Chapter Five

What in God’s name was that?!” thundered Reverend Waite from the front of the church.

Amy and Tom looked at each other. Neither had an answer. They turned back to the reverend with blank looks as he charged down the aisle toward them. Reverend Fogherty followed, falling behind his young associate.

“Just what exactly was that?” demanded Reverend Waite again. “What just happened?”

Billy huddled deep in his mother’s arms, clearly frightened. Tom still didn’t have an answer, but he leapt to his feet to protect his family from the inquisition.

Do you think we have any idea?!” Tom shouted. “Back off, you’re scaring my son!”

Reverend Waite caught himself short, realizing the boy’s father was right. He took a step back and a deep breath.

What the hell just happened?!” Tom’s brain was screaming. No plausible answer to the question seemed possible.

Amy dropped to one knee between the pews, face-to-face with Billy. Tears rolled from her eyes. Tom could see his wife struggling to maintain composure as she whispered to her baby.

“Billy, honey, are you OK?” she asked.

Billy looked into his mommy’s eyes with a tear-streaked but reassured face, providing his answer non-verbally. He can’t even talk, for Christ’s sake, Tom thought. He knows three damn words!

Tom noticed his hands were trembling, and felt a wave of nausea sweep through his gut.

Reverend Fogherty had crept up, and before anyone realized his presence, spoke.

“It was the voice of God. It was the voice of the Father,” Reverend Fogherty said, almost as an apology, as he looked down at the worn carpet of the aisle. The reverend seemed sad. “It was the Lord, speaking through this child.”

Tom whirled toward Amy to gauge her reaction to this theory. In response, she captured both parents’ thoughts.

“That’s ridiculous! God did not come down and speak through my son!”

Reverend Fogherty’s expression was lost, his head moving side to side, as if the debate were still going on within him. But when he spoke, he sounded even more certain. “It sounds incredible, I agree,” said the older reverend. “But we all heard it. This little boy does not know more than a handful of words. What came from Billy was not of Billy. God has spoken through him. God chose him, chose this place, to speak to us.”

Tom was struck by the old preacher’s tone. If God just decided to make an appearance at Ol’ Fogey’s church, why did the old preacher look so depressed?

Reverend Waite was leaning back against the end of a pew now, eyes to the ceiling. Something was going on in the young man’s head as well, Tom could see.

“Oh, sweet Jesus,” muttered Amy. With her shoulders slumped, Amy and her five-and-a-half-foot frame looked like it wouldn’t be able to carry the weight of this sudden situation.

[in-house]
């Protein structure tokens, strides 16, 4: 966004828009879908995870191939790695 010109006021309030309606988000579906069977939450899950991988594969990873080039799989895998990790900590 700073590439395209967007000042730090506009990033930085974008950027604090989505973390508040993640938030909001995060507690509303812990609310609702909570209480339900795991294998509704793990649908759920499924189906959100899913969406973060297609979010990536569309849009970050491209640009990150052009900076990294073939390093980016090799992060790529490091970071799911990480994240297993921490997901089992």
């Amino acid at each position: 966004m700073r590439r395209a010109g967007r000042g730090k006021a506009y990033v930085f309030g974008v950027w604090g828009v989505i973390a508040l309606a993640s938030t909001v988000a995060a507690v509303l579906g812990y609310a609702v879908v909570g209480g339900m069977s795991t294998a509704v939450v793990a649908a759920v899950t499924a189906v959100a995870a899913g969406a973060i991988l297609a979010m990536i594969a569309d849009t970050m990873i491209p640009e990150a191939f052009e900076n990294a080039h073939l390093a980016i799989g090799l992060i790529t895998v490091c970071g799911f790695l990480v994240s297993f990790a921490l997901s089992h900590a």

All were lost in thought – even Billy, it seemed – and the sanctuary was still.

A distant, shrieking siren cracked the silence. One of the faithful must have called the police, thinking that Beelzebub was holed up in the church, holding the reverends and the two immobilized senior citizens hostage. Given the general panic that had occurred minutes ago, there was no telling what kind of mob scene or SWAT raid might come next.

“We gotta get the hell out of here,” said Tom, breaking from immobilized reflection. “Fogey, is there way out through the other end of the church, behind the altar, maybe?”

“Yes,” said the old reverend, startled at being called “Fogey.”

“Amy, take Billy out that way. I’ll get the van and pick you up.”

A nod from his wife sent Tom bolting for the main exit and out into the bright, frigid day. The scene in the parking lot stopped him cold. In front of the church, dozens of people lay prostrate on the grass and on the chilly asphalt, either injured from the rush for the exits or overcome by fear and excitement. Clusters of churchgoers buzzed about what they’d just witnessed, gesturing and shouting or talking into phones. Off to one side, Tom saw Jim Blake facing a camera with a microphone in his hand.

Just as Tom thought someone in the crowd might spot him, two fire trucks, an ambulance and several police cars came rocketing into the parking lot through several entrances, sirens screaming.

Thankful for the diversion, Tom bounded down the concrete stairs and toward his car, dodging and juking his way through the excited crowd, hoping he could make it to the minivan before anyone saw him.

As he neared the minivan, Tom heard shouts behind him. He’d been spotted. Without looking back, he jumped into the vehicle, fired it up, and hit the gas. Tires shrieked as the van spun around and headed for the door at the rear of the church. Tom’s head was also spinning.

What the hell just happened?” was all he could think as he sped to his family’s rescue. “What the hell just happened?

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© Chuck Hansen - 2018